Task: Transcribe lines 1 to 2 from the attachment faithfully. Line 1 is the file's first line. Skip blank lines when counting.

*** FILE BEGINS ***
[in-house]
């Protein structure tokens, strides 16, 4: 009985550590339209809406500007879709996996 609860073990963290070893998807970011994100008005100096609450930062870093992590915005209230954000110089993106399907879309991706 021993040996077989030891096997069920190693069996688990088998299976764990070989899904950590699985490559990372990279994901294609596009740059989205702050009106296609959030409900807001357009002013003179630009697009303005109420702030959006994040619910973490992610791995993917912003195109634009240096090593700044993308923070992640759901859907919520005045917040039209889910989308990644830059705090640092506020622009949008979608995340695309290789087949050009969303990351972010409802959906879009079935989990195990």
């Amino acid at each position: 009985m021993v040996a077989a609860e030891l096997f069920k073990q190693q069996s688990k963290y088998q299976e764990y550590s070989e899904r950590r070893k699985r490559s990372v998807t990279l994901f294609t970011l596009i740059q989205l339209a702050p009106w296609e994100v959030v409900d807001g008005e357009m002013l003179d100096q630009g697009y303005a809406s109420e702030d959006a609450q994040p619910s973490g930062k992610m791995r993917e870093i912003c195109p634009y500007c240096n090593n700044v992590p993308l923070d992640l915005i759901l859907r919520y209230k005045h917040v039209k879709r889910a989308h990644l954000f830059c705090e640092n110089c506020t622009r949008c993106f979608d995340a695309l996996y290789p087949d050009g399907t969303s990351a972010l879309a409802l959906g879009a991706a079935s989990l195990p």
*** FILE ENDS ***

[in-house]
């Protein structure tokens, strides 16, 4: 009985550590339209809406500007879709996996 609860073990963290070893998807970011994100008005100096609450930062870093992590915005209230954000110089993106399907879309991706 021993040996077989030891096997069920190693069996688990088998299976764990070989899904950590699985490559990372990279994901294609596009740059989205702050009106296609959030409900807001357009002013003179630009697009303005109420702030959006994040619910973490992610791995993917912003195109634009240096090593700044993308923070992640759901859907919520005045917040039209889910989308990644830059705090640092506020622009949008979608995340695309290789087949050009969303990351972010409802959906879009079935989990195990």